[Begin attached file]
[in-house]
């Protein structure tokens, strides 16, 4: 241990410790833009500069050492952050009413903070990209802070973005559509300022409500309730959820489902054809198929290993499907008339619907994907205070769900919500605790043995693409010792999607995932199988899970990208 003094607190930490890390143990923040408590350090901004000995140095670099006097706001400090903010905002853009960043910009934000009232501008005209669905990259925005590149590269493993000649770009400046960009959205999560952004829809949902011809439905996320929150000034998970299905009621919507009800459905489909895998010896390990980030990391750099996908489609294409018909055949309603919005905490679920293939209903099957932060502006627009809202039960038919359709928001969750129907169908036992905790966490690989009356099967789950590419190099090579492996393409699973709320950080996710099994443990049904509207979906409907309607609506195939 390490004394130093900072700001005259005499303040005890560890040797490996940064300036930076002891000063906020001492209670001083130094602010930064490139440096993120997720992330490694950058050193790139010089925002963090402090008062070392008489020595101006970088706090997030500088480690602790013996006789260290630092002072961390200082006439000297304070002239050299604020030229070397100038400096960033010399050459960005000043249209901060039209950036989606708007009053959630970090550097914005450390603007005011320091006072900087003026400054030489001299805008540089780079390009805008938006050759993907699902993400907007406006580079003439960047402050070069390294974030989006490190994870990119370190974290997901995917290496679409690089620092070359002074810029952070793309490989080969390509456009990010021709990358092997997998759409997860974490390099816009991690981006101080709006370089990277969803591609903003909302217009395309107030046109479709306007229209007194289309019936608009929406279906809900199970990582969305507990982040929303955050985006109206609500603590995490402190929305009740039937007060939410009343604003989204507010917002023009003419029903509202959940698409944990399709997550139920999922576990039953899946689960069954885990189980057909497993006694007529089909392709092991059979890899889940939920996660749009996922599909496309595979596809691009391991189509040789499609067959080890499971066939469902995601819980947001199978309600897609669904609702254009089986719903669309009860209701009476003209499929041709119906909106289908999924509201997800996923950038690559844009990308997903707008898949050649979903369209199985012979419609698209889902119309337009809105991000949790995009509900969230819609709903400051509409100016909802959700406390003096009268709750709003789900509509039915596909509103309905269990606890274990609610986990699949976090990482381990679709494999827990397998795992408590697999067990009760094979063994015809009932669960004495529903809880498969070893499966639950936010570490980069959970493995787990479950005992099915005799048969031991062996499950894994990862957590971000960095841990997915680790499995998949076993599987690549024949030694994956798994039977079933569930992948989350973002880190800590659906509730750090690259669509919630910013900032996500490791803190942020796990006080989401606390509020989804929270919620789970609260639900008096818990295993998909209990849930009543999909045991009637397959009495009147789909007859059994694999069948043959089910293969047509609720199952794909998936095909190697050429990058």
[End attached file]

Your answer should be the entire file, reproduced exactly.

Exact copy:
[in-house]
């Protein structure tokens, strides 16, 4: 241990410790833009500069050492952050009413903070990209802070973005559509300022409500309730959820489902054809198929290993499907008339619907994907205070769900919500605790043995693409010792999607995932199988899970990208 003094607190930490890390143990923040408590350090901004000995140095670099006097706001400090903010905002853009960043910009934000009232501008005209669905990259925005590149590269493993000649770009400046960009959205999560952004829809949902011809439905996320929150000034998970299905009621919507009800459905489909895998010896390990980030990391750099996908489609294409018909055949309603919005905490679920293939209903099957932060502006627009809202039960038919359709928001969750129907169908036992905790966490690989009356099967789950590419190099090579492996393409699973709320950080996710099994443990049904509207979906409907309607609506195939 390490004394130093900072700001005259005499303040005890560890040797490996940064300036930076002891000063906020001492209670001083130094602010930064490139440096993120997720992330490694950058050193790139010089925002963090402090008062070392008489020595101006970088706090997030500088480690602790013996006789260290630092002072961390200082006439000297304070002239050299604020030229070397100038400096960033010399050459960005000043249209901060039209950036989606708007009053959630970090550097914005450390603007005011320091006072900087003026400054030489001299805008540089780079390009805008938006050759993907699902993400907007406006580079003439960047402050070069390294974030989006490190994870990119370190974290997901995917290496679409690089620092070359002074810029952070793309490989080969390509456009990010021709990358092997997998759409997860974490390099816009991690981006101080709006370089990277969803591609903003909302217009395309107030046109479709306007229209007194289309019936608009929406279906809900199970990582969305507990982040929303955050985006109206609500603590995490402190929305009740039937007060939410009343604003989204507010917002023009003419029903509202959940698409944990399709997550139920999922576990039953899946689960069954885990189980057909497993006694007529089909392709092991059979890899889940939920996660749009996922599909496309595979596809691009391991189509040789499609067959080890499971066939469902995601819980947001199978309600897609669904609702254009089986719903669309009860209701009476003209499929041709119906909106289908999924509201997800996923950038690559844009990308997903707008898949050649979903369209199985012979419609698209889902119309337009809105991000949790995009509900969230819609709903400051509409100016909802959700406390003096009268709750709003789900509509039915596909509103309905269990606890274990609610986990699949976090990482381990679709494999827990397998795992408590697999067990009760094979063994015809009932669960004495529903809880498969070893499966639950936010570490980069959970493995787990479950005992099915005799048969031991062996499950894994990862957590971000960095841990997915680790499995998949076993599987690549024949030694994956798994039977079933569930992948989350973002880190800590659906509730750090690259669509919630910013900032996500490791803190942020796990006080989401606390509020989804929270919620789970609260639900008096818990295993998909209990849930009543999909045991009637397959009495009147789909007859059994694999069948043959089910293969047509609720199952794909998936095909190697050429990058």